First and foremost let me say that I understand that the Elect of God are all one in Christ and I along with many others strive to build God’s church. I, being a black man do not have a bone to pick with these men but I think we have to be consistent with how we look at these so called “Great” men. I can surely see the providence of God in the Atlantic slave trade. Some may say I am scrutinizing great men who led flawless lives with the exception of this one minor detail. Simply because they contributed greatly by coining certain phrases(TULIP) and writing great sermons does not mean they were born of God. I know that is a bold statement but according to correct understanding of the scriptures as quoted above, people who hear the Word and do not practice are declared hypocrites. I am simply opening this up for discussion merely out of curiosity and insight from others.

Jonathan Edwards and George Whitefield were both very busy and intelligent men. Whitefield from England and Edwards born in the states. These men knew the scriptures well.. here are some great facts…

  • Studied 13 hours a day from the scriptures
  • Missionary to the Native Americans
  • Whitefield traveled back and forth from America and England for the furtherance of the Gospel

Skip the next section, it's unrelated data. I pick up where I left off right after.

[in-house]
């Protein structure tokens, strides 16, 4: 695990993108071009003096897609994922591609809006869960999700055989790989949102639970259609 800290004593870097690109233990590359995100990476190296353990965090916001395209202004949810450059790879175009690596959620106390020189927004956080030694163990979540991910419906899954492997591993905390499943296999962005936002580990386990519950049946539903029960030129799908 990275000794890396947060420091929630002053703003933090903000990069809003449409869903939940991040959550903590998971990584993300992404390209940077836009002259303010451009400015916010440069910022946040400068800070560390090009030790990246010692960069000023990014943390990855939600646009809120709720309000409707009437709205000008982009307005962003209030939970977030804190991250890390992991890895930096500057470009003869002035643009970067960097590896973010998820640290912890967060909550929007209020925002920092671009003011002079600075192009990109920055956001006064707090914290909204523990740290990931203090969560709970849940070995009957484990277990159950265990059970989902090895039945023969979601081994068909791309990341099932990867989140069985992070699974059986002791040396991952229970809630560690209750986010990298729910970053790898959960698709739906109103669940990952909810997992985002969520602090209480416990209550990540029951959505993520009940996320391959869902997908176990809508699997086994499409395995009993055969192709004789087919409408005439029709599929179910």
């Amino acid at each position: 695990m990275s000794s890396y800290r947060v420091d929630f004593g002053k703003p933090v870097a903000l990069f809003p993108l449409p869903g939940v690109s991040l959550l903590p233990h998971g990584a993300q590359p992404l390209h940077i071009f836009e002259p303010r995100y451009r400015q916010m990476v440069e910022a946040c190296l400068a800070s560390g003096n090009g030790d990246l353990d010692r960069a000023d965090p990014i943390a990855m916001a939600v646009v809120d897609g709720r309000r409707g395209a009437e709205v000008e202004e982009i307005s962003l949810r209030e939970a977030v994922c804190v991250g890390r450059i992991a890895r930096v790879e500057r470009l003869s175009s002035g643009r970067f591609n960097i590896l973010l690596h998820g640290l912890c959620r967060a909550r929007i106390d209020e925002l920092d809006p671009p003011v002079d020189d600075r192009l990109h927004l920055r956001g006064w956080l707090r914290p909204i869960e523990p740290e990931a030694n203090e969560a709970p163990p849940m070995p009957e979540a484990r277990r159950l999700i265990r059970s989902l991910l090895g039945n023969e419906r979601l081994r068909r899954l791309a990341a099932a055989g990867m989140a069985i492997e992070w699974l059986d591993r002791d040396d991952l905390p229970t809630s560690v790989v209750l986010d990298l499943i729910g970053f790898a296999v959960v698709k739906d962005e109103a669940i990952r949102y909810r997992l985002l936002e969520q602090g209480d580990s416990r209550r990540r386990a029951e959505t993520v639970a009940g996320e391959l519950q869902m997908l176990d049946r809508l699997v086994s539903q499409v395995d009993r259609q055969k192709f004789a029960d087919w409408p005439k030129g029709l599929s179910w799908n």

• Preached great sermons like “Sinners in the Hands of A Angry God”(one of my favorites)
  • Responsible for the “Great Awakening.”
  • Raised funds for orphanages.

John Calvin the great French Theologian a few centuries before also had a commendable life. He did great works in clearly articulating the “Faith” and did much to restore Biblical doctrines first put forth by Christ and His Apostles and many others like Augustine and the list goes on. Calvin had many face to face conversations with Michael Servetus(who was clearly a heretic) regarding doctrine and the Trinity. Calvin simply lost patience with this man and he and the other ministers asked that he be spared being burnt at the stake and be beheaded instead. This was refused and on 27 October, Servetus was burnt alive at the Plateau of Champel at the edge of Geneva.

Some Arguments I hear on Slavery….

  • Slavery is in the Bible and it is ok.
  • Cultural Relevance-this was the normal behavior in that day.
  • As Long as he didn’t whip them like Kunta Kinte-he’s ok with me!!!

Slaves is as old as mankind itself and we see the scriptures portray slavery in a positive and negative manner. In the Bible the greek word doulosis used over 100 times for slave, servant, or bond servant depending on what translation you possess. Paul uses this to describe us as once being a slave to sin but now we are slaves to Christ. This relationship would not be similar to the Hebrew-Egyptian relationship in the time of Moses or it would not be similar to a slave being mistreated like in the human trafficking in the Atlantic Slave trade. The book of Phileman is regarding slavery as well. In the Greco-Roman environment around the time before and after Christ we see slaves being in bondage for various reasons such as debt and just by choice. In this time area 1 out 3 persons were enslaved and this is why Paul taught that Christian slaves ought to serve their masters wholeheartedly, “as unto the Lord, and not to men.” And which attitude he also required the slave masters to have, treating their slaves fairly and without threatening, as they too had a Master in Heaven.